He has also just found out that, for the fourth time, he will receive the Distinguished Brief Award for advocacy in the Michigan Supreme Court from the Thomas M. Cooley Law Review. That award is in its 29th year and is given to the most scholarly briefs filed in the Michigan Supreme Court. A panel of jurists evaluates the briefs on the basis of question presented, point headings, statement of the case, argument and analysis, style, mechanics, and best overall brief.

That most recent award was based on his brief in Andrie Inc. v. Department of Treasury, which meticulously explored the statutes regarding sales tax and use tax in Michigan.

The case for which he won the NAAG award was much different. Burt v. Titlow is the stuff of which true crime stories are made, involving a transgender defendant, a treacherous lover who wore a wire, claims of
ineffective counsel, and murder by “burking.”

“I started out my brief talking about burking,” Bursch says with a bit of a mischievous smile. “It involves victims so inebriated they passed out, and then killing them by covering their nose and mouth, which doesn’t leave a a trace.

“There were these two fellows in Edinburgh, one of them named Burke, digging up bodies so they could get money for the cadavers, and they figured out they could just find the local drunkards and kill them that way so no one could tell they’d been killed. Of course, they did this a few too many times and got caught, and it became known as burking.”

That ability to tell a good story is one of the two hallmarks of a good brief, he says: it should be very clear and concise — and as short as possible — and it should be interesting to read.

Bursch offers similar advice about oral argument, particularly before SCOTUS. “You need to be able to deliver concisely and to the point. The justices ask lots and lots of questions during the time you have to argue, including hypotheticals, and if you can’t get your point across in a few seconds, it will get lost.” Bursch himself is impressively skilled at doing so, speaking and thinking remarkably quickly.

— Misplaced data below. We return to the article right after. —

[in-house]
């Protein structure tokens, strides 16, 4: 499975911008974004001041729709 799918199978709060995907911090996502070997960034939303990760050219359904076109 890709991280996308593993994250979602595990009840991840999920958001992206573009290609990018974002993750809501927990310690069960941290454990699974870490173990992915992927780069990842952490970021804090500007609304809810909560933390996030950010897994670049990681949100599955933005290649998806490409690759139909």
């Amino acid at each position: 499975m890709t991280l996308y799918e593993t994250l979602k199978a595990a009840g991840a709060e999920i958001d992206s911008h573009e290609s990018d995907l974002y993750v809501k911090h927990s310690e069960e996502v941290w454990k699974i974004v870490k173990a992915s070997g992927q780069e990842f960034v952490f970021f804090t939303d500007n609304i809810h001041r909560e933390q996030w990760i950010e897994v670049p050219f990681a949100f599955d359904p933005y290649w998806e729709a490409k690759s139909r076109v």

About his success, Bursch comments, “I’ve been blessed with a lot of opportunities to do appeals and have had a series of really great mentors as far as briefs go. I’ll throw out a few names — Bob Jonker, now Judge Jonker, who is fantastic; Bill Jansen, Jeff Birkhold, Jay Cragwell, Pete Gustafson. They’re all still at Warner, Pete is Of Counsel and the rest are all still practicing.” He also counts Attorney General Bill Schuette, who appointed him
Solicitor General, as a big influence on his life.

Bursch says the main reason he left  his position with the state was that he wanted to spend more time with his family. “I have five kids, and one is a senior in high school now,” he says. “It was an hour each way every single day, and when I was arguing in front of the Supreme Court I would be gone a week and a half at a time. Now I can coach their soccer teams, shuttle them around... Plus, it’s nice to have private clients. You can’t really have lunch with the People of the State of Michigan,” he adds.

Bursch’s main goal in taking the job was to be of service to those people of the state at a time when he felt the state was going to be turning itself around, and, he adds, “After three years I felt like I had made the commitment to public service that I’d intended to.”